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You need to test, we're here to help.

21 February 2022

9 Important Things to Know When Making Sensitive Measurements with Oscilloscopes

We've routinely posted on how you can characterize your total measurement system to gain important "situational awareness" when using an oscilloscope to make sensitive measurements. The knowledge gained from these tests helps you properly interpret your measurement results so that you can deduce what is actually going on with your circuit, versus what is an artifact of the measurement system. Listed here are nine important things you should know before making sensitive measurements with your oscilloscope, with links to blog posts that instruct you how to test them.

1. Oscilloscope Bandwidth

Most oscilloscope users are familiar with the Nyquist principle and that the frequency of the signals you need to measure determines the oscilloscope bandwidth required. But to help distinguish measurement system artifacts from actual signal components, it's important to be able to ascertain your oscilloscope's effective bandwidth when operating at or near it's specified limits, and to understand how to use memory properly to optimize the oscilloscope's effective digital bandwidth. 

2. Channel Bandwidth

Modifying the input channel bandwidth through the use of filters will also change the shape of the signals you see.

3. Probe Bandwidth

You most certainly know probe bandwidth must be able to accommodate the speed of the signals you need to measure, but be aware of how ground leads and tip inductance impacts probing system bandwidth.

The type of interconnect used also can impact the shape of the signals seen. 

4. Vertical Scale and Signal Range

The type of probe (single-ended or differential) and the type of signal (floating or ground-referenced, high-frequency or high-bandwidth) will determine the signal range and input offset range that can be safely and accurately measured and displayed. 

The oscilloscope also has its own limits in this regard, and you can take measures to improve the oscilloscope's dynamic range.  

Differential measurements require good Common-mode Rejection Ratio (CMRR), and the higher the signal frequency, the better that CMRR needs to be. As with oscilloscope effective bandwidth, you should test your probe's effective CMRR.

5. Oscilloscope Sample Rate

How fast your oscilloscope can sample, or its time resolution, will determine what speed of signals you can hope measure with reasonable accuracy. The sample rate you absolutely need will partly depend on the frequency and rise time of the signals you are measuring, but also on the degree of signal fidelity you need (are you measuring jitter, or decoding serial data?). 

If you are measuring in the frequency domain, you want to watch your oscilloscope sample rate, because the highest frequency you can measure is one-half the sample rate.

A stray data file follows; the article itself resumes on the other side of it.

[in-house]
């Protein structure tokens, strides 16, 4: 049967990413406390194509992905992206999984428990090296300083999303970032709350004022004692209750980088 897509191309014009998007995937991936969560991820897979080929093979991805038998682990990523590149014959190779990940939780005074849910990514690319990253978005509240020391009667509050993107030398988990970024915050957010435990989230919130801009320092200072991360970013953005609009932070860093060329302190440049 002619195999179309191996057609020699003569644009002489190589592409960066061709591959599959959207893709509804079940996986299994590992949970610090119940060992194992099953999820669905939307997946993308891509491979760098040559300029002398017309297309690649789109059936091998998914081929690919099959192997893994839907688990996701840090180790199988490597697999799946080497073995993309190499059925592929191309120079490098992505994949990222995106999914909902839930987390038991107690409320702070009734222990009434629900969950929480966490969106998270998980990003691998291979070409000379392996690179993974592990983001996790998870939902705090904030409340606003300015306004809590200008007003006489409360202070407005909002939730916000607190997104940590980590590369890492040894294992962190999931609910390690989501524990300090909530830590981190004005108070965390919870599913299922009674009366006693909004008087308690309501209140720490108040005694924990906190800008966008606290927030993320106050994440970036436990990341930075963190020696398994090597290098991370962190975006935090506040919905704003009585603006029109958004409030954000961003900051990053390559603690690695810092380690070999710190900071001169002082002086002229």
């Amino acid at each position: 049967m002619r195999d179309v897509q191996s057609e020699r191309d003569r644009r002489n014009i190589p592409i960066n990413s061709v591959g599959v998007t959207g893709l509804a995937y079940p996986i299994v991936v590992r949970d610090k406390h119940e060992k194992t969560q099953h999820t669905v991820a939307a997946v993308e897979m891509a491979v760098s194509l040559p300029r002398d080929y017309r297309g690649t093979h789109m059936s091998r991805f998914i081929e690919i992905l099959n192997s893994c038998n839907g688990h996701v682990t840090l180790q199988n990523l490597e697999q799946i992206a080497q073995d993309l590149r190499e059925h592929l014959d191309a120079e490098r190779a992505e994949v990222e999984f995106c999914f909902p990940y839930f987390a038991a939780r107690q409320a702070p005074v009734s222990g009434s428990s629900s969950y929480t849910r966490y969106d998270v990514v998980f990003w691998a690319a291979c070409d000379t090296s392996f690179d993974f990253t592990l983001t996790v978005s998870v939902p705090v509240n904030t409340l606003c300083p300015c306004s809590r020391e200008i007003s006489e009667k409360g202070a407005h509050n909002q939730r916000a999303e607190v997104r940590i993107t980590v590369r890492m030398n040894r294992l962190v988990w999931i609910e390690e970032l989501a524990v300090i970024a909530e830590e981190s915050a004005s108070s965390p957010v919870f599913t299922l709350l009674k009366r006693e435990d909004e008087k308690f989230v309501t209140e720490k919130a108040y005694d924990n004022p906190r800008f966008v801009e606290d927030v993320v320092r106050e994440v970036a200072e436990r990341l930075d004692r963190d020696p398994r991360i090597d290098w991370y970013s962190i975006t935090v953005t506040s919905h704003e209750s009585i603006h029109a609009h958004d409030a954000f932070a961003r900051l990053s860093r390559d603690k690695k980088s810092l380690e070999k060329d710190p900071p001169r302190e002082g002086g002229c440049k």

6. Timebase and Acquisition Buffer Size

Also when measuring in the frequency domain, you will want to watch your oscilloscope timebase (Time/div) and acquisition buffer size (total number of samples), because they will determine your total acquisition time. The lowest possible frequency you can measure (the fundamental) is equal to 1/acquisition time. For example, if your acquisition time is 20 µs, 1/20 µs equals 50 kHz. Every other harmonic will be a multiple of this fundamental frequency.

Another buffer is the total number of acquisitions and measurements that can be held in oscilloscope history before older acquisitions "drop out" of the buffer. Of course, all persistence displays (like eye diagrams) and statistical measurements are impacted by this second buffer. Histograms, in particular, are directly affected by the number of measurements plotted, which can greatly affect their shape and, in turn, any measurements made of the histogram. Be sure you are collecting a large enough sample size when making statistical measurements.

7. Input Impedance of the Channel

Different oscilloscope input impedances relative to the impedance of the transmission line used to input the signal will have different effects on the signal you see. You should understand how to choose between the oscilloscope's 50 Ω input and 1 MΩ input and be aware of where your oscilloscope is currently set.

8. Source Output Impedance and Resistance 

You need to be aware of changes in impedance throughout the measurement system that could cause reflections. These reflections may appear to be ringing in the signal, but are actually artifacts of impedance mismatches in the measurement system. Besides knowing the characteristic impedance of the transmission line and the input impedance of the oscilloscope channel, you want to know the source Thevenin output impedance and resistance.

9. Environmental Noise

With their many power supplies and devices operating at different frequencies, laboratories and workshops can be very noisy places, and some RF pickup noise can masquerade as signal noise. Knowing your environmental "background" noise will help identify those bands that commonly insert themselves into your measurements.

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